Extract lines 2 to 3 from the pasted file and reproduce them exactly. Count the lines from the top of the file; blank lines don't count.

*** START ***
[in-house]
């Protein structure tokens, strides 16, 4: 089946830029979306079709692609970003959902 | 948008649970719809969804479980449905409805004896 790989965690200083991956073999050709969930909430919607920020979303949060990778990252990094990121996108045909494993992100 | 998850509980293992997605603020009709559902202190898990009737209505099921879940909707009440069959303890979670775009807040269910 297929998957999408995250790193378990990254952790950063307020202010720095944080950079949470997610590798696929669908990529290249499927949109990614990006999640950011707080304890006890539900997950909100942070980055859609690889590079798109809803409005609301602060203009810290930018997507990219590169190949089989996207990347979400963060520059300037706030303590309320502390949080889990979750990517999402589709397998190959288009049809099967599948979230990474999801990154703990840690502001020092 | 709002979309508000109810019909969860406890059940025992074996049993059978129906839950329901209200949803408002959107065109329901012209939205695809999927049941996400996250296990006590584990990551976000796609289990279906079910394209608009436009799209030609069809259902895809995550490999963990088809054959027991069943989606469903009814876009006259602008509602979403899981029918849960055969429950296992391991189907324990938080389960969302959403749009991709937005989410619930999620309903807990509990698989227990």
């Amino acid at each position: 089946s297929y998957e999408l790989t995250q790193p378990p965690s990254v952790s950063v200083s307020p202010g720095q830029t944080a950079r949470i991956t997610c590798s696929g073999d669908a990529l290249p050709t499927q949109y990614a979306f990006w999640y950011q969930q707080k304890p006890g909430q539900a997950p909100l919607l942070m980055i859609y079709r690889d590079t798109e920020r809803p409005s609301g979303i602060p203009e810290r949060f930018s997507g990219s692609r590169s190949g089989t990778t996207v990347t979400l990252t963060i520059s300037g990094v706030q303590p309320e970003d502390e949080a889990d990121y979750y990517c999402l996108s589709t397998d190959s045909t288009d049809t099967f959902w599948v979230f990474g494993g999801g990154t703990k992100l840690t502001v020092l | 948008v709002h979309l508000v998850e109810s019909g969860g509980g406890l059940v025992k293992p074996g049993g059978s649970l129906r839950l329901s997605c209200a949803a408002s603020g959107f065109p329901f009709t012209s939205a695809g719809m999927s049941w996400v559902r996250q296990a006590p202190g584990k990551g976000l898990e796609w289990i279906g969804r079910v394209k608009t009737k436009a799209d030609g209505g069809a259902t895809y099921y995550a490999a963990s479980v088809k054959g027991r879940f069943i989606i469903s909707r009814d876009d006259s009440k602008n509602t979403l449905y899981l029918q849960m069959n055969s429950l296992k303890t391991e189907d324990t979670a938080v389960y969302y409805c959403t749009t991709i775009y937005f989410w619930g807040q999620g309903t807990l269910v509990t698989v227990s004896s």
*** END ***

């Protein structure tokens, strides 16, 4: 089946830029979306079709692609970003959902 | 948008649970719809969804479980449905409805004896 790989965690200083991956073999050709969930909430919607920020979303949060990778990252990094990121996108045909494993992100 | 998850509980293992997605603020009709559902202190898990009737209505099921879940909707009440069959303890979670775009807040269910 297929998957999408995250790193378990990254952790950063307020202010720095944080950079949470997610590798696929669908990529290249499927949109990614990006999640950011707080304890006890539900997950909100942070980055859609690889590079798109809803409005609301602060203009810290930018997507990219590169190949089989996207990347979400963060520059300037706030303590309320502390949080889990979750990517999402589709397998190959288009049809099967599948979230990474999801990154703990840690502001020092 | 709002979309508000109810019909969860406890059940025992074996049993059978129906839950329901209200949803408002959107065109329901012209939205695809999927049941996400996250296990006590584990990551976000796609289990279906079910394209608009436009799209030609069809259902895809995550490999963990088809054959027991069943989606469903009814876009006259602008509602979403899981029918849960055969429950296992391991189907324990938080389960969302959403749009991709937005989410619930999620309903807990509990698989227990």
């Amino acid at each position: 089946s297929y998957e999408l790989t995250q790193p378990p965690s990254v952790s950063v200083s307020p202010g720095q830029t944080a950079r949470i991956t997610c590798s696929g073999d669908a990529l290249p050709t499927q949109y990614a979306f990006w999640y950011q969930q707080k304890p006890g909430q539900a997950p909100l919607l942070m980055i859609y079709r690889d590079t798109e920020r809803p409005s609301g979303i602060p203009e810290r949060f930018s997507g990219s692609r590169s190949g089989t990778t996207v990347t979400l990252t963060i520059s300037g990094v706030q303590p309320e970003d502390e949080a889990d990121y979750y990517c999402l996108s589709t397998d190959s045909t288009d049809t099967f959902w599948v979230f990474g494993g999801g990154t703990k992100l840690t502001v020092l | 948008v709002h979309l508000v998850e109810s019909g969860g509980g406890l059940v025992k293992p074996g049993g059978s649970l129906r839950l329901s997605c209200a949803a408002s603020g959107f065109p329901f009709t012209s939205a695809g719809m999927s049941w996400v559902r996250q296990a006590p202190g584990k990551g976000l898990e796609w289990i279906g969804r079910v394209k608009t009737k436009a799209d030609g209505g069809a259902t895809y099921y995550a490999a963990s479980v088809k054959g027991r879940f069943i989606i469903s909707r009814d876009d006259s009440k602008n509602t979403l449905y899981l029918q849960m069959n055969s429950l296992k303890t391991e189907d324990t979670a938080v389960y969302y409805c959403t749009t991709i775009y937005f989410w619930g807040q999620g309903t807990l269910v509990t698989v227990s004896s």